The problem with wood grown on hills is that it can be denser on one side than the other. When the wood gets wet or goes through temperature changes; it causes more warping and stress (at least from what I've read from board makers and if I'm describing it right). If you want harder or denser wood; just use another tree variety?.
Assuming the wood is of the same species and there is reasonable care in the control of moisture content after the tree is harvested, then the differences of density of wood is generally a product of the density of the tree ring growth pattern. Yes, a tree growing on a hillside can have a different growth pattern from the downhill side of the tree to the uphill side, but I'm not all that sure as to how hilly Michigan is. However, the weather patterns in Michigan involve very cold and prolonged winters, and that is a detrimental factor in idealized tree ring growth patterns (from the viewpoint of growing trees quickly). For that reason, such "distressed" wood would have tight grain patterns and would be harder than wood from the same species from more moderate climates. That's a reason that northern-grown maple is much preferred over southern-grown maple for cutting boards.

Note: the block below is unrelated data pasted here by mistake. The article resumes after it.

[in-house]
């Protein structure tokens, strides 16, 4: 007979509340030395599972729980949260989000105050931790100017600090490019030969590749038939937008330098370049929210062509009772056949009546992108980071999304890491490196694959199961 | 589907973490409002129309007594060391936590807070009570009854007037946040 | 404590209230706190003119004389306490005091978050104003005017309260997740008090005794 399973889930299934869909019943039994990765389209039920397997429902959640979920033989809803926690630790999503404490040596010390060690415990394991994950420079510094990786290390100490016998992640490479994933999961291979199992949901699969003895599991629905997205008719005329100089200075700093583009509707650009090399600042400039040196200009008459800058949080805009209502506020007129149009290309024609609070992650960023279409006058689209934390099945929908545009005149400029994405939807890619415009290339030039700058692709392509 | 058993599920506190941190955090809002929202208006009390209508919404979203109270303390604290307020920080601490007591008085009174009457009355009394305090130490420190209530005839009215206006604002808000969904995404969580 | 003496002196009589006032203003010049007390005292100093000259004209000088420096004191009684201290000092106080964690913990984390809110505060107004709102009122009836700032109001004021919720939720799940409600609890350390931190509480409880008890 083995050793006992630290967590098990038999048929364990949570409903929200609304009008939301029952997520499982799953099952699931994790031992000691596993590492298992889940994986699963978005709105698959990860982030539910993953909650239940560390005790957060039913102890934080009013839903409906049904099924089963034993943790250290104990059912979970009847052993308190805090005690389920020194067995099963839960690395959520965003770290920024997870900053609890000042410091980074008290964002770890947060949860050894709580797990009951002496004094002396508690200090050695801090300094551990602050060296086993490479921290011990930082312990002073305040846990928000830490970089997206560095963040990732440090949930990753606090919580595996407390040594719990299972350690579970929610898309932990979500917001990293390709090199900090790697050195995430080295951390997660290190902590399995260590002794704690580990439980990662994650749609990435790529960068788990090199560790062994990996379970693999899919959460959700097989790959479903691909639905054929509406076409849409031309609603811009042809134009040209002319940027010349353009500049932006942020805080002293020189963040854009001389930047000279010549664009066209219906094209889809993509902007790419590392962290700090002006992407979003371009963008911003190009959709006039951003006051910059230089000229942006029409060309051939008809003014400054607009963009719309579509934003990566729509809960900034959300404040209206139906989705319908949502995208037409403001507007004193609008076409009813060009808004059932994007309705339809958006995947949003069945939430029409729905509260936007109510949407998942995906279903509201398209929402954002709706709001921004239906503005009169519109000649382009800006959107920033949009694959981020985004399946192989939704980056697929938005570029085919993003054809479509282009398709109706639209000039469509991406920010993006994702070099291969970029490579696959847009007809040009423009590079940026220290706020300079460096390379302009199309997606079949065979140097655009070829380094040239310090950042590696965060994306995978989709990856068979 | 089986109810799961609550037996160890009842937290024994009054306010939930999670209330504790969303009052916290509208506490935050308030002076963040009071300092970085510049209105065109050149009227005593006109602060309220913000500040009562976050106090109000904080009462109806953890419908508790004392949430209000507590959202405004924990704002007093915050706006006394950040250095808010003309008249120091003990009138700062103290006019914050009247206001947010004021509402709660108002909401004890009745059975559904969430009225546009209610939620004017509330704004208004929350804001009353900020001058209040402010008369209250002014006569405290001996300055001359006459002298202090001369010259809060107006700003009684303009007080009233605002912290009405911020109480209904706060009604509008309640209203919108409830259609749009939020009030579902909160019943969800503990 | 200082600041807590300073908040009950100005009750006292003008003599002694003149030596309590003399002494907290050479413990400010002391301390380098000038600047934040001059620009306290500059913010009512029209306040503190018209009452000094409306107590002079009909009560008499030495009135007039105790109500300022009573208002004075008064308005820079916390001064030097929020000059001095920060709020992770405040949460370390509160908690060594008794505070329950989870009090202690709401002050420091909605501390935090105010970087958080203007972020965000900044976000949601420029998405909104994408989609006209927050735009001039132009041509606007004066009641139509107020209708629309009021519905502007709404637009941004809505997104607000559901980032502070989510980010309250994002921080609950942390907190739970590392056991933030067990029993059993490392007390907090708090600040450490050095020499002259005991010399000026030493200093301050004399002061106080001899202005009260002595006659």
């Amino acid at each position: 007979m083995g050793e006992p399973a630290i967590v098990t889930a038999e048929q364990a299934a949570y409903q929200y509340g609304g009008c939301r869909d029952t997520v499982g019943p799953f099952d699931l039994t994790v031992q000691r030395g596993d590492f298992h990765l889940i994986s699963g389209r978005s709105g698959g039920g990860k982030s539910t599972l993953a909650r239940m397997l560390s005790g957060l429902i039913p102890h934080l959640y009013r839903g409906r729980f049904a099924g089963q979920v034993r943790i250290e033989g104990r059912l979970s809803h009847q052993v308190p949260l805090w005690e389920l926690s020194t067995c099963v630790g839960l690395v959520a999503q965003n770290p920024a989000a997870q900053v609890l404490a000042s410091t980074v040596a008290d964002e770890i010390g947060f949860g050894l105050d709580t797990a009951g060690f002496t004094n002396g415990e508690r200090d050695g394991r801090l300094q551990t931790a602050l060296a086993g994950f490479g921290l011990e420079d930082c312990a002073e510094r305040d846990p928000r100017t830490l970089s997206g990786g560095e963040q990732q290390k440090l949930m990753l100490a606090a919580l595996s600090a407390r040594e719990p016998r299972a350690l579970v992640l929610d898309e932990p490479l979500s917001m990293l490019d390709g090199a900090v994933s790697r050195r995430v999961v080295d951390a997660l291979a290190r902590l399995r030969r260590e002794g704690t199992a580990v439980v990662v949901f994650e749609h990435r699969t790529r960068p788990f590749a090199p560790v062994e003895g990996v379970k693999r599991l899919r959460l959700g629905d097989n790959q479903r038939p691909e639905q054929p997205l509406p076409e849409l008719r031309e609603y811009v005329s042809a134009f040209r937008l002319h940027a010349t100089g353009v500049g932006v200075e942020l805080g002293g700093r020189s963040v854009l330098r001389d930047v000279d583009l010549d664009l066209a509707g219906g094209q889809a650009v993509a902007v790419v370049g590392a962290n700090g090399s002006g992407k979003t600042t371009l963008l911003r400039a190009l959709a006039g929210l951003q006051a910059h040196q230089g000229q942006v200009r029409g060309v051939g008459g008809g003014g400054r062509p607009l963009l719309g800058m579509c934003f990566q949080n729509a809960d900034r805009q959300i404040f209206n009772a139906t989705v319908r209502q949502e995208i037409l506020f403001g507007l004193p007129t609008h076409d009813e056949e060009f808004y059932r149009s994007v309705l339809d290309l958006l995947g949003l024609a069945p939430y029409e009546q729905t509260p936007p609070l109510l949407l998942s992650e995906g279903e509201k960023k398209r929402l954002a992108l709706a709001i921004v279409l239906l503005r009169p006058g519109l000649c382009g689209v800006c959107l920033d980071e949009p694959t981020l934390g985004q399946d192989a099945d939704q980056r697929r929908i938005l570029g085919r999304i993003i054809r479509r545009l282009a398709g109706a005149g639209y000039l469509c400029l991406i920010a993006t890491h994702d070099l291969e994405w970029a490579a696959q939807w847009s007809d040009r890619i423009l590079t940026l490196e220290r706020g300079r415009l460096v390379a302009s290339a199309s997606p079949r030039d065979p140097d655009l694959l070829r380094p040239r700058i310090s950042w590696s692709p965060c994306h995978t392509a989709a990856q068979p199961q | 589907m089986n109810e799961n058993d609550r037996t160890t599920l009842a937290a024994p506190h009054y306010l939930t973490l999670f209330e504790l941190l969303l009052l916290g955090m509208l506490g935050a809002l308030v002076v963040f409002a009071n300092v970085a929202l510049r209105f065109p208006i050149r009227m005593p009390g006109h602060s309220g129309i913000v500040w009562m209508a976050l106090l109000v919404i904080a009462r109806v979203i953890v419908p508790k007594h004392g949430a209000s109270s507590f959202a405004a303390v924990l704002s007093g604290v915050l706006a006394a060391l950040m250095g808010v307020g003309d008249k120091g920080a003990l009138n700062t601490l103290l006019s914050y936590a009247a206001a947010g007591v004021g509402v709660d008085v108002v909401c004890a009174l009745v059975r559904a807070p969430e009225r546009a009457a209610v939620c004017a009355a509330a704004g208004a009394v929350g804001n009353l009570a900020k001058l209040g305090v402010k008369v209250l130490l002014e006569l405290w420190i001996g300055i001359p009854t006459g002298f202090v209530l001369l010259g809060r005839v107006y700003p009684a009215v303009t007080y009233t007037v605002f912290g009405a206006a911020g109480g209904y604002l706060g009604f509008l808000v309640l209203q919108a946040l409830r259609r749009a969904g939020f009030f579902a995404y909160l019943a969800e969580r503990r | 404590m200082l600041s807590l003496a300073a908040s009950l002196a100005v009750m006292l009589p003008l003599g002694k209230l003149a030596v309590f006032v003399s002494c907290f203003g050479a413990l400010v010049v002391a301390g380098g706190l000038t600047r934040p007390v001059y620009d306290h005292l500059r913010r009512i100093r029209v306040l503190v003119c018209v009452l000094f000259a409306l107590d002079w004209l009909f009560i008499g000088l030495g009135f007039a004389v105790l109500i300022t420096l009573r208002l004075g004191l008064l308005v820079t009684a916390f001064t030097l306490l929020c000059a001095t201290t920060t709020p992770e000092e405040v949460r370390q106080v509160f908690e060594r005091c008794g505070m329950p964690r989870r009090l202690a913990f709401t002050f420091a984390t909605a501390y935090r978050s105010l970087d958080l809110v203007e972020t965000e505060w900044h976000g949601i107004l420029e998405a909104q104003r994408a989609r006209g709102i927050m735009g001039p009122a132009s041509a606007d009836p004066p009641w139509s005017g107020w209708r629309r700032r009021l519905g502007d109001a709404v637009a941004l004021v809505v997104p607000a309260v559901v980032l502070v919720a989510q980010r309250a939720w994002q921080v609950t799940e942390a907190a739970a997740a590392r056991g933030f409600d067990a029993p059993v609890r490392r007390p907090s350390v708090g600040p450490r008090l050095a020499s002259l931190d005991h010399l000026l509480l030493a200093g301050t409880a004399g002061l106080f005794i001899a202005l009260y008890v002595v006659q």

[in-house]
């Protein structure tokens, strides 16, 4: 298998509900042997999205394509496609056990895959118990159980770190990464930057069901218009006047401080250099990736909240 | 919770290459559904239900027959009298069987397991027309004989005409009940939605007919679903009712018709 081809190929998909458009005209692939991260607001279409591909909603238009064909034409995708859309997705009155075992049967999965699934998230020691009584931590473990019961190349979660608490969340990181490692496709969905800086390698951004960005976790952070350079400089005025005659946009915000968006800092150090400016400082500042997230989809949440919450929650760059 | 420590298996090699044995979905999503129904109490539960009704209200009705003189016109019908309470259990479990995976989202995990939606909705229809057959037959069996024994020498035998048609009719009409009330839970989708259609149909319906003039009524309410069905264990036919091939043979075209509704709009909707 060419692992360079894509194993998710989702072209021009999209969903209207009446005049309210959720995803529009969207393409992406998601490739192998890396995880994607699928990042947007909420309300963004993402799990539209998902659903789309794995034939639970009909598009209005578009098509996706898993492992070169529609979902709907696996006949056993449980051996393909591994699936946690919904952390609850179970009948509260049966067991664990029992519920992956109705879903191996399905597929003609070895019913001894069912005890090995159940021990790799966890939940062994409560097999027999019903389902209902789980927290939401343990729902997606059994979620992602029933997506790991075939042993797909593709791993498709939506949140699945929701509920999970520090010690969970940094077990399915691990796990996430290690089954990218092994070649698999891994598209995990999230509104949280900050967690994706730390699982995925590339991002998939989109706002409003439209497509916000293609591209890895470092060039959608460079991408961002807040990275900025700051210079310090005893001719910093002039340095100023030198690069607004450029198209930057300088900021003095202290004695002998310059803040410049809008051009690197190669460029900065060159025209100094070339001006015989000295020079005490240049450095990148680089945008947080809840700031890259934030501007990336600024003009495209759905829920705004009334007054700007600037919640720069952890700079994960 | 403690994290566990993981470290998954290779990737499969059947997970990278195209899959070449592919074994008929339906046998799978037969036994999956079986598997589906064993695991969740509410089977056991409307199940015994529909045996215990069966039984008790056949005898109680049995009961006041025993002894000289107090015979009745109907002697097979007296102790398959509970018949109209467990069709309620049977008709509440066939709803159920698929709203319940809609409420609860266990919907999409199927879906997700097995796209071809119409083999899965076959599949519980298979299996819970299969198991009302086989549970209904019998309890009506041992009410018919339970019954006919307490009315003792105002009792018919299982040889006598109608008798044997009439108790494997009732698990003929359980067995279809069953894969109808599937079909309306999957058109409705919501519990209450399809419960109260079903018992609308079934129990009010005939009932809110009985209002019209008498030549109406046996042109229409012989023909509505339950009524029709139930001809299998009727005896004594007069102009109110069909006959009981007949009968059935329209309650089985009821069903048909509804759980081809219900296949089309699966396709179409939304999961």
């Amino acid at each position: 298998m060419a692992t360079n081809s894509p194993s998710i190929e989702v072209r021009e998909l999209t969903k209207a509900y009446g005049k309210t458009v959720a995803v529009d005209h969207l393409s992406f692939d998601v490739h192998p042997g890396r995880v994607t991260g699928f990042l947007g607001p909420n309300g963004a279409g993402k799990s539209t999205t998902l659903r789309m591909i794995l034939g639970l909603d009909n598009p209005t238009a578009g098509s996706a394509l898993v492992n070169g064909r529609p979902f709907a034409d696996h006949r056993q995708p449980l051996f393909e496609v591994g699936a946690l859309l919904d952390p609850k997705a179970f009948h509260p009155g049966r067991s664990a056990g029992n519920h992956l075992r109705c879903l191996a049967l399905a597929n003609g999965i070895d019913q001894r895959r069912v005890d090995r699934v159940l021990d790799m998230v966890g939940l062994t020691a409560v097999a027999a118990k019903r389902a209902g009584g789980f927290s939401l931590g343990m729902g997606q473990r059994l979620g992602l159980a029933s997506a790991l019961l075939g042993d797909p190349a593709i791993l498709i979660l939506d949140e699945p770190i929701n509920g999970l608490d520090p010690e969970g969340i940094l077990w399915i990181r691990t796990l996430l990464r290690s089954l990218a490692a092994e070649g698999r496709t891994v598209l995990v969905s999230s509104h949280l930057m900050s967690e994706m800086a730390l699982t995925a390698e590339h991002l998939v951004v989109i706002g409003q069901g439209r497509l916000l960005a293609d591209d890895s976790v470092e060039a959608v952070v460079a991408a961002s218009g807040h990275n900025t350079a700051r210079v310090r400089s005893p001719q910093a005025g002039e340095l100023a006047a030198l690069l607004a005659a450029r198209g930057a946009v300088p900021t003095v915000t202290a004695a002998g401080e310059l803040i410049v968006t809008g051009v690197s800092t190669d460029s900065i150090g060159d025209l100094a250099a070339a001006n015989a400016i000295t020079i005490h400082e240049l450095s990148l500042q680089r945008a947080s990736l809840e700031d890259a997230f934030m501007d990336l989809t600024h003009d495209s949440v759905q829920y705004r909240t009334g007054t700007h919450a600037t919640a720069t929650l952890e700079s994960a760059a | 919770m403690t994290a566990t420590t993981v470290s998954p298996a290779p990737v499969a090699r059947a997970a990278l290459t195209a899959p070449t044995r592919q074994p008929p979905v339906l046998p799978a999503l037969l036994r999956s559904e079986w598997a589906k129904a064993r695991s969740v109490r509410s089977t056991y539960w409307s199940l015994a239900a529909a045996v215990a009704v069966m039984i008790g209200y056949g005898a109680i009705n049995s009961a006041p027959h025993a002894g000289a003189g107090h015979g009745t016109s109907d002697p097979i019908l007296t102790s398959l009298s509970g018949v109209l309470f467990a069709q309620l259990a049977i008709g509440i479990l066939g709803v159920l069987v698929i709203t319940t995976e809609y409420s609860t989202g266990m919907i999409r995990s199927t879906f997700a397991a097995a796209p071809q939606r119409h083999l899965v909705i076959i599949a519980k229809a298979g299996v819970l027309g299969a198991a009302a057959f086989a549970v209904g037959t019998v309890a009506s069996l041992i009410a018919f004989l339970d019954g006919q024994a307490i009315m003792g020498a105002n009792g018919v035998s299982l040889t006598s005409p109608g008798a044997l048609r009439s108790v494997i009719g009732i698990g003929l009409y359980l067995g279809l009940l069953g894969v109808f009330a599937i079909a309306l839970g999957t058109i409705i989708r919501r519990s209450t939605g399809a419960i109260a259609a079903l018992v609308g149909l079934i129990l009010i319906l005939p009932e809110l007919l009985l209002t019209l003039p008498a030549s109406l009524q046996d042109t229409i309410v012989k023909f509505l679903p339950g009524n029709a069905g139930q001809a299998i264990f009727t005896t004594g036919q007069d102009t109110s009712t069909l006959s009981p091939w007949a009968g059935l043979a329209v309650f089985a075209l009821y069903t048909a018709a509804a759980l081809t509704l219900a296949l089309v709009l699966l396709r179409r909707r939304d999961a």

Properly dried wood generally doesn't go through that much change in dimensions during temperature changes unless it has inadvertently soaked up unintended water. That's why there are such procedures as air drying under shelter, visual inspection and moisture meters.
For warping and splitting after the board is made (provided it was properly manufactured in the first place, with quality control and proper selection), then that's why cutting boards and chopping blocks have treatment from mineral oil and proprietary formula treatments. It's to place such mineral oil in the capillaries of the wood so as to prevent undesired water moisture from entering the capillaries.
As for just buying a board made from another tree variety, you're just going to face the same issues about individual tree growth.